This piece arose from a reference photograph selected by Outside Authority.  Their interpretation of the same elements (with reference to both Henry Moore and Matisse I think) is here and here.

I flooded my original doodle with water, ink, white acrylic paint and ground chalk pastel, heated it dry and then worked back into it with knife, ink and watercolour.

 

Biomech

No prizes for guessing the source of the idea behind this doodle.  This was overlaid onto the background shown below used in a previous post.

I have been listening to Alien: Out of the Shadows, an audio adaptation of a novel, itself written from a script of a film sequel never made.  We start 40 years from the destruction of the Nostromo with Ripley teamed with the surviving crew of a mining vessel, again facing the devastating egg-laying hive monsters.  The on-board computers, and those on the planet-side mining station, are corrupted by the single minded purpose of Ash, the synth humanoid she thought beaten to destruction on discovering its over-riding programming to bring back a viable xenomorph specimen, “all crew expendable”.

Fighting a plague when the governing minds have other purposes: a story for our time perhaps.

guest art 2

Its Mothers; Day.  Here are the drawings from my son (the hound) and daughter (herself as a toddler with her mum).

The kids are home now for months.  We have been able to set aside part of a room as a classroom for them.  They like that.  But we both must go into work daily.  They resist the school places put aside for them.  Will they work?  Will they eat proper lunch?  There is discussion about eating up meals rather than raiding the fridge and cupboards.  Although we know there is genuinely no shortage of food, actually obtaining it may become less sure on a day to day basis.  Nationally, uncertainty itself creates the circumstance.

I have memories of my childhood in London without a fridge, or actually cupboards I think, when we shopped daily for what we could afford.  Later, in Swansea, the teachers went on strike for months and we stayed and learned at home.  In Poland, where my father worked for a time, power was so scarce that I saw the Milky Way for the first time and watched the perseid meteorite shower in awe.  A year or so later, back in London, the lights would flicker to warn us to get out the candles before electricity failed.  Life is always uncertain: perhaps, though, that is the true definition of being middle class, that sometimes we go for a long while with the illusion otherwise.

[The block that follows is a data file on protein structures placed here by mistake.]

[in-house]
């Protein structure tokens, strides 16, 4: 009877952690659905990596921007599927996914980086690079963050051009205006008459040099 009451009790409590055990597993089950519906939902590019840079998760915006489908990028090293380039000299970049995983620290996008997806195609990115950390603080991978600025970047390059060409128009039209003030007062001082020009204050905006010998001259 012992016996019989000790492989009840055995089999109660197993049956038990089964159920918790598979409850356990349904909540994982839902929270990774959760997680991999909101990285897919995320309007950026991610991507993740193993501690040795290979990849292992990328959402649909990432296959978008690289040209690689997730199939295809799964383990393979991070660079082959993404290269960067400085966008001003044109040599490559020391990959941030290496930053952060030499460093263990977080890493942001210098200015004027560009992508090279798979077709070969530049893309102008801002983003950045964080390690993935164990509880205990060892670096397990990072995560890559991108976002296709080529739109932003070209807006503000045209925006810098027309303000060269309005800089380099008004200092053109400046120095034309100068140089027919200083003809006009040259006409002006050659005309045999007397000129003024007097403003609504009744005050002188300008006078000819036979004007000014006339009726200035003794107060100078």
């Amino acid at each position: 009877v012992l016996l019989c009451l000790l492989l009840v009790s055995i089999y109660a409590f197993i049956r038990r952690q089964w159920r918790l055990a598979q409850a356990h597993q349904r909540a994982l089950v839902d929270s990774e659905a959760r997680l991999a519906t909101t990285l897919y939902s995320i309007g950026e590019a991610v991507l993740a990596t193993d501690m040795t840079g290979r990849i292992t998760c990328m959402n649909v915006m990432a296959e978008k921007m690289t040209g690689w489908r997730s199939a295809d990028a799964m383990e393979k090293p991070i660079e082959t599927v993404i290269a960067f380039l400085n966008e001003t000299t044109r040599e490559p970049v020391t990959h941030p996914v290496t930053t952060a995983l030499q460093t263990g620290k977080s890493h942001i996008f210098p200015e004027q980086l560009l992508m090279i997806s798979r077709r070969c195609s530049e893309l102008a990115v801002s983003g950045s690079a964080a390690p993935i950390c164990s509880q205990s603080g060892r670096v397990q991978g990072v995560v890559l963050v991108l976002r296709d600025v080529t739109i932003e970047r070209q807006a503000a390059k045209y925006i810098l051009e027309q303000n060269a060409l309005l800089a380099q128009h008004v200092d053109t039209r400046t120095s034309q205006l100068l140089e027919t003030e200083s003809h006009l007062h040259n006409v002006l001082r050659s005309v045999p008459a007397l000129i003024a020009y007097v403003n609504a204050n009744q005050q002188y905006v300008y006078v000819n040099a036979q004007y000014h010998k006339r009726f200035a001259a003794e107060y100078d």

Stay safe everyone.  If you can stay at home, please do so.  All our lives now depend on our maintaining distance between us and washing our hands.

There is hope amidst all this.

guest art

These drawings appeared taped to my computer screen at the start of my working day, starting from 3 weeks ago.  They are done by Kathy and Karen, who take blood from my patients.

We are now gearing up, ringing all our patients to keep on with their treatments if possible, and preparing ourselves and our families for personal redeployment.

blinded

I have done my consultations this week by phone.  But you learn so much from seeing someone’s demeanour, how they rise from a chair and walk across the waiting room.  I have become blind, and must rely on listening more to detect those subtle clues.

The main benefit is people not travelling long distances by public transport or sitting waiting in a crowded room.  Still, someone has to get close to take the blood sample and to give the treatment.

My greatest social distancing pleasure comes from walking the dog across fields, through woods, and along the stream.  He imagines himself the lead explorer, running back now and again to check on me.

He has taught himself that when I stop to draw, he will sit and wait by me.